Why Streets for People

Has any monitoring been carried out?

Yes! We've carried out traffic and pedestrian monitoring which has shown some amazing results! Some of the highlights include:

  • A 58 per cent increase in cyclists using Wilson and Duke streets and 26 per cent increase in pedestrians using this route
  • An average of 396 cyclists using the pop-up cycleway across three days
  • A drastic reduction in the speed of vehicles on all of the treatment streets
  • A reduction in the volume of vehicles using the treatment streets.

We've also received a significant amount of feedback from residents on this project which has been analyzed and collated into a report. Check it out below.

How did this project come about?

In 2018, we asked nearly a thousand parents with kids at six Cambridge schools to identify barriers preventing their child from walking and cycling to school and to pinpoint any high risk areas on students’ cycling and walking routes.  

Of those surveyed:

  • 73% of parents said they wanted their kids to walk or bike to school but ONLY if it was safe
  • 87% of children (when asked by parents) said they wanted to be able to walk or bike to school

    For more information, check out the Safe Ways To School survey

The importance of walking and cycling was also highlighted as a top priority by residents and has been reflected in the refreshed Cambridge Town Concept Plan.

Why is it necessary?

  • Safety – we’ve been told by parents and kids they don’t feel it is safe to walk or bike to school.
  • Health and wellbeing of Cambridge kids – we know getting some exercise before school or work is a great way to start the day.
  • Growth – our towns are growing and we need to provide infrastructure for everyone to get around town safely and easily without needing to hop in a car. Check out our plans for the future of walking and cycling in Waipā at www.waipadc.govt.nz/urbanmobility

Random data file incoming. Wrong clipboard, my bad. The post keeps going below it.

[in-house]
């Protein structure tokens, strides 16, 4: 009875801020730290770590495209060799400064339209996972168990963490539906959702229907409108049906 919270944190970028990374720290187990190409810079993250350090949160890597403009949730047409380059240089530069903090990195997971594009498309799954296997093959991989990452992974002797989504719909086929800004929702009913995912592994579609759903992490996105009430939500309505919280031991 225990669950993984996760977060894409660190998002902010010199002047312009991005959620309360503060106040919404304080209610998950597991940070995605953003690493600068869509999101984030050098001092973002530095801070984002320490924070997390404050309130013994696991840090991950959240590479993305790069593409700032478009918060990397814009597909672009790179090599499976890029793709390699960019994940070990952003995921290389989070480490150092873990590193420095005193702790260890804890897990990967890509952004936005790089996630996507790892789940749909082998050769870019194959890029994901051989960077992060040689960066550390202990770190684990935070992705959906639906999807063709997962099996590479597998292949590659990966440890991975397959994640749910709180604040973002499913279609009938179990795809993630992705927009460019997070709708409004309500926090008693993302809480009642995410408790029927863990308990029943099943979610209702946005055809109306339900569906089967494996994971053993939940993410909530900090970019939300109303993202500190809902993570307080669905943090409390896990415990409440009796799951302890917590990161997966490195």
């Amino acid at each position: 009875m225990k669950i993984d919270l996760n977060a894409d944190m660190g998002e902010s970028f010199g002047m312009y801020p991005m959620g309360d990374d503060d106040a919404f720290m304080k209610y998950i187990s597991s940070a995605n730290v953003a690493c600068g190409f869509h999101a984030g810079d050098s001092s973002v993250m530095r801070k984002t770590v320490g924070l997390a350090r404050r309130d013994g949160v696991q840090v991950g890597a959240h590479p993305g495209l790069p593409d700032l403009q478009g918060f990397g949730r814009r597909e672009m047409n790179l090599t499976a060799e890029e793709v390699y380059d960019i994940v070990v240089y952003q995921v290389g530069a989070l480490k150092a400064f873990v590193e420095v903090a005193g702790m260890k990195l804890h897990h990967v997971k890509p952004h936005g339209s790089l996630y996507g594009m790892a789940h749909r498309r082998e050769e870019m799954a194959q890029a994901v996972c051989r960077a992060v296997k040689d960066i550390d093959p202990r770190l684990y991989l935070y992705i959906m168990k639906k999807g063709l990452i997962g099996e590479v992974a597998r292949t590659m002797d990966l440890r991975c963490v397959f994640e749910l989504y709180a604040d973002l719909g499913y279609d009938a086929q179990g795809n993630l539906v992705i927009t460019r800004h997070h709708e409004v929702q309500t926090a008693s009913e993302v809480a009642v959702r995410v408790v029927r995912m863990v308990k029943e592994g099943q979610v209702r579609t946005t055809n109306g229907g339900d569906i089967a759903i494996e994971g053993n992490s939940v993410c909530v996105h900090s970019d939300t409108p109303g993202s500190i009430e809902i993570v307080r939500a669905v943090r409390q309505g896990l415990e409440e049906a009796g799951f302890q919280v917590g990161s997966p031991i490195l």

Why these changes?

  • Pink and blue dots – to change the roading environment and appeal to drivers natural instincts to slow down.
  • One-way on Duke Street – necessary due to the narrow width of the road. The blind corner on upper Duke Street is also a key danger spot for cyclists.
  • No-entries on Grosvenor and Victoria East streets – to reduce the number of cars rat running on these streets.
  • Orange hit sticks – temporary, cost effective. Used to narrow the road and provide a space for cyclists at intersections.

Who is paying for it?

Streets for People is 90 per cent funded by Waka Kotahi NZ Transport Agency which is a big win for us. It gives us the means to test out changes to our streets and make them safer without a huge cost to ratepayers.

Why these streets?

A map was created to highlight hotspots across town where students had witnessed accidents or near misses and where crash data had been recorded.

The route selected as part of the Streets for People project is based on the areas where there were the biggest danger hotspots. Many of these were on streets outside of or near to schools. This is also the route most used by children en route to or from school. 

What has the feedback been so far?

Mixed - While many people support the purpose of the project, concerns have been raised around some of the temporary changes.

  • The pink and blue dots – the general feedback from residents has been that the dots make intersections too confusing.
  • The pop-up cycleway on Duke and Wilson streets – we’ve had some great feedback from parents and their kids who are loving the new cycleway.
  • The one-way access of upper Duke Street – many feel the one-way street has increased congestion in town and is making it more difficult for drivers to get out of town.

What happens now?

We are reviewing all the feedback as it comes in and will be looking to make changes. We are also carrying out traffic and pedestrian monitoring to see if the temporary treatments, such as the pop-up cycleway, speed humps and painted dots, are working as intended.

Are other councils making temporary changes to the streets in their towns?

Yes, this project is part of a nationwide initiative called Innovating Streets which is being driven and funded by Waka Kotahi New Zealand Transport Agency. There are 74 projects which have been initiated from Auckland all the way down to Bluff in the South Island.